Paniora! - review
Auckland Theatre Company, directed by Colin McColl
21 March, 2014
It is refreshing to see a clever and humorous play that examines the collision of Maori tikanga with a culture other than Anglo-Saxon. In Briar Grace-Smith’s new Paniora! it is a Spaniard who came ashore and took a number of wives, so creating many contemporary descendents. Some of them have gathered for the dedication of a new wharenui.
Jimmy (Kirk Torrance) has been active in raising the money, so too has his daughter Bonita (Torrance’s real daughter, Keporah) but it is his grandmother Te Mamaenui who provides true perspective for the audience in these opening scenes. Nancy Brunning entirely inhabits this acerbic, endearing kuia, from the point of her mantilla to the tips of her slippers.
Te Mamaenui, whose name translates as “intense pain”, has spent years plotting for Jimmy to marry Maria (Miriama Smith) who was whangai’d to her at the age of two. From this union will come a new leader. Never mind that Jimmy is already married to wife number three, a Pakeha, played with comic effect by Hera Dunleavy. Maria is also married, to unloved and henpecked Theo (Calvin Tuteao), who has built her a luxury home on tribal land.
The stage is set then, for rivalry, jealousy and plenty of duende; further Spanish flavour injected via Estaban Valdez (Bernie Duncan), a Spanish wide boy posing as a matador.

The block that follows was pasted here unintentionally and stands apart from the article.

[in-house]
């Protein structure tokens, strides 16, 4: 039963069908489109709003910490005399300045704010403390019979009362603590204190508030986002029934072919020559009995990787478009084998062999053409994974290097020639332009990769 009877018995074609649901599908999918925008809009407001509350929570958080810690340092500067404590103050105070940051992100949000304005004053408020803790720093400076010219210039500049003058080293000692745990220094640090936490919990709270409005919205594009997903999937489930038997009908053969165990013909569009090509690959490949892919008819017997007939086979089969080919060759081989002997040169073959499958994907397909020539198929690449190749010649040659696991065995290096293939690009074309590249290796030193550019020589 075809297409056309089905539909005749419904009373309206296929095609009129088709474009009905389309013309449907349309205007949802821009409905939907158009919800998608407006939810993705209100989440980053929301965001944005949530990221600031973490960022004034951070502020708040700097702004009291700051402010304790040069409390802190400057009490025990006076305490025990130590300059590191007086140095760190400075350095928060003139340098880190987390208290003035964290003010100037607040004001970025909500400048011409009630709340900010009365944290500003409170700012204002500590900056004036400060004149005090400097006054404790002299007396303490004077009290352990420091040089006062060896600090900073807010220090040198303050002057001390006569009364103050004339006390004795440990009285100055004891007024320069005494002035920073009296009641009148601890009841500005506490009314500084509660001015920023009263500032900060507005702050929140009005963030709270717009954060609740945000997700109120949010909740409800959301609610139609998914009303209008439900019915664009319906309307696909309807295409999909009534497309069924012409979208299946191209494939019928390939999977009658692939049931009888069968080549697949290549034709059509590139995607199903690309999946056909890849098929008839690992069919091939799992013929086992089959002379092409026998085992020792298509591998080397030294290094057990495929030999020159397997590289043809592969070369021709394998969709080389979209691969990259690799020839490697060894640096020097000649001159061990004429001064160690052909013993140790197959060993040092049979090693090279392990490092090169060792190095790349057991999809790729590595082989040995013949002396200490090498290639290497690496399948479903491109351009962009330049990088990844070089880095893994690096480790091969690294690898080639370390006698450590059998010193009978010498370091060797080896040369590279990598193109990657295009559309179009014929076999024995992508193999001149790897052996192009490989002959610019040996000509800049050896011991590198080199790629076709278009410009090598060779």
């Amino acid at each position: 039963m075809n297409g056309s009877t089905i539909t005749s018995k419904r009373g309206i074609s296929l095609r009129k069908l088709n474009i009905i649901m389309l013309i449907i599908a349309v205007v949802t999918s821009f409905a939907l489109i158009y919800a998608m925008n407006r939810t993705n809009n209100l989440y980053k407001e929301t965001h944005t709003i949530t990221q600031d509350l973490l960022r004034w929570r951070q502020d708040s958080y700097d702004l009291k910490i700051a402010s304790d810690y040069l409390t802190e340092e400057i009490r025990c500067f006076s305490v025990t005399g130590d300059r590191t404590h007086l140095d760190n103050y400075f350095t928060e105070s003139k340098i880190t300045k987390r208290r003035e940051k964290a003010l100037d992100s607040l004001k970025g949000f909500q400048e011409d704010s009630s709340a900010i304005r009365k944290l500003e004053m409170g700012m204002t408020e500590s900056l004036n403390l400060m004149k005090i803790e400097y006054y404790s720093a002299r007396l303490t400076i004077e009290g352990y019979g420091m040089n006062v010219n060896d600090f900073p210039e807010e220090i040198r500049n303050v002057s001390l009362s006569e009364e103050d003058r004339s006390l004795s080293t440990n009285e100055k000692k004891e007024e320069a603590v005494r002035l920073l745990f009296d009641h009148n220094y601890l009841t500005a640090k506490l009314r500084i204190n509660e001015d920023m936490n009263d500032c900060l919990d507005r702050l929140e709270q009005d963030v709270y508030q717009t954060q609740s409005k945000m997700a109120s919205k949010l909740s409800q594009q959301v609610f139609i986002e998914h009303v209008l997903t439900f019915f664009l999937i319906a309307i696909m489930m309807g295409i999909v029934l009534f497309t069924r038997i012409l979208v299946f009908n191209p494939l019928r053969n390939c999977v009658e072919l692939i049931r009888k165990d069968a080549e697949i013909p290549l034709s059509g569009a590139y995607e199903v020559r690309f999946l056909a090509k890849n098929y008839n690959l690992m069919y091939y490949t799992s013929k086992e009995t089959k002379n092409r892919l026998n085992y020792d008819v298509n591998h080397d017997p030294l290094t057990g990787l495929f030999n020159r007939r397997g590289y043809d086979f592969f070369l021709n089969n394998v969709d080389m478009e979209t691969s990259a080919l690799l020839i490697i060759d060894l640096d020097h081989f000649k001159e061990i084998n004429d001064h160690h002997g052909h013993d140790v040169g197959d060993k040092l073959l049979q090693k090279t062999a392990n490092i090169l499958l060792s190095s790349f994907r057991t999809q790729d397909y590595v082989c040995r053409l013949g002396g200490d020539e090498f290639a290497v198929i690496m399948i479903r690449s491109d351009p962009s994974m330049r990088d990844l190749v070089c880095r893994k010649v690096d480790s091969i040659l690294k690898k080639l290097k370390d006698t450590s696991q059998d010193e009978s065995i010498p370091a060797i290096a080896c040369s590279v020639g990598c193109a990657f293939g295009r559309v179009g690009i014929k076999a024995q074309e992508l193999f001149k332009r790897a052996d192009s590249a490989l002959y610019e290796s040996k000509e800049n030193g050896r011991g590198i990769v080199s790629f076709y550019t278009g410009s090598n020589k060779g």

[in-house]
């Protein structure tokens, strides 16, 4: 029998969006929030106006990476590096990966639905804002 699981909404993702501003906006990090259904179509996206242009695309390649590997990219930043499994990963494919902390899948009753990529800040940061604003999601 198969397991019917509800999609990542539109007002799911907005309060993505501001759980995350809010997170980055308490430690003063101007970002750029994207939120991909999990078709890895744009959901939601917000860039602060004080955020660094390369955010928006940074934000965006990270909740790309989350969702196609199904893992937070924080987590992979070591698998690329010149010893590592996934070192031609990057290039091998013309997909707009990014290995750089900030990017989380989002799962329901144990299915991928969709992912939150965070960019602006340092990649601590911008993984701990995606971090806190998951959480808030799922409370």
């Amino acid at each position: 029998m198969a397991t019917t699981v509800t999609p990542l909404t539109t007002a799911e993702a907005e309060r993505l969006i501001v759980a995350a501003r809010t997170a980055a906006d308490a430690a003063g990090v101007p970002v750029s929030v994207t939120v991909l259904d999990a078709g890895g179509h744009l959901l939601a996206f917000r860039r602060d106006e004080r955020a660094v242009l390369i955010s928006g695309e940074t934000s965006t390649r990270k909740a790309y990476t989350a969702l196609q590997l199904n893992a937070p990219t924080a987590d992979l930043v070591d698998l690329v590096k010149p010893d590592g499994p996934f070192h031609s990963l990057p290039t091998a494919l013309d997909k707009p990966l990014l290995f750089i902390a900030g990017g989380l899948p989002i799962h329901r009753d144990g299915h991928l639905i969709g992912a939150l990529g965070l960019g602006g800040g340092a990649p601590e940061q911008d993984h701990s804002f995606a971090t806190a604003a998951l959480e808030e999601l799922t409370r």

In this complex story of cultural tensions, thwarted love and intergenerational expectations the excellent cast are supported by seven dancers. The choreography excels – much more could be made of it. From Taiaroa Royal’s brilliant kaitiaki owl to the demons of duende to the four-dancer bull, these small moments of dance deepen and enliven the production. If Paniora! was extended and enriched by more dance, especially the exciting Spanish/Maori sequences, it could easily run for two hours with an interval.
This would also allow the writer to play out some of the big questions she leaves hanging. Te Mamaenui would be devastated, presumably, by the tragedy that occurs 10 minutes before the end of the play but she seems almost accepting of it. The audience is allowed to feel nothing either, partly because the deceased is an unappealing, selfish character and also because by this stage of the play we have stepped away from Latino Maori passion into a soapier treatment of the grand ideas scaffolding the play – fate, destiny, and inheritance.
These fade away beneath Jimmy and Maria’s poisoned love story and the ending is so rushed and undeveloped that it seems almost as if the final haka is an attempt to disguise a weak conclusion.
The play is strong enough to overcome this fault, however. Audiences will go out into the night entertained and delighted by this family story that reaches across time and race.
To April 12.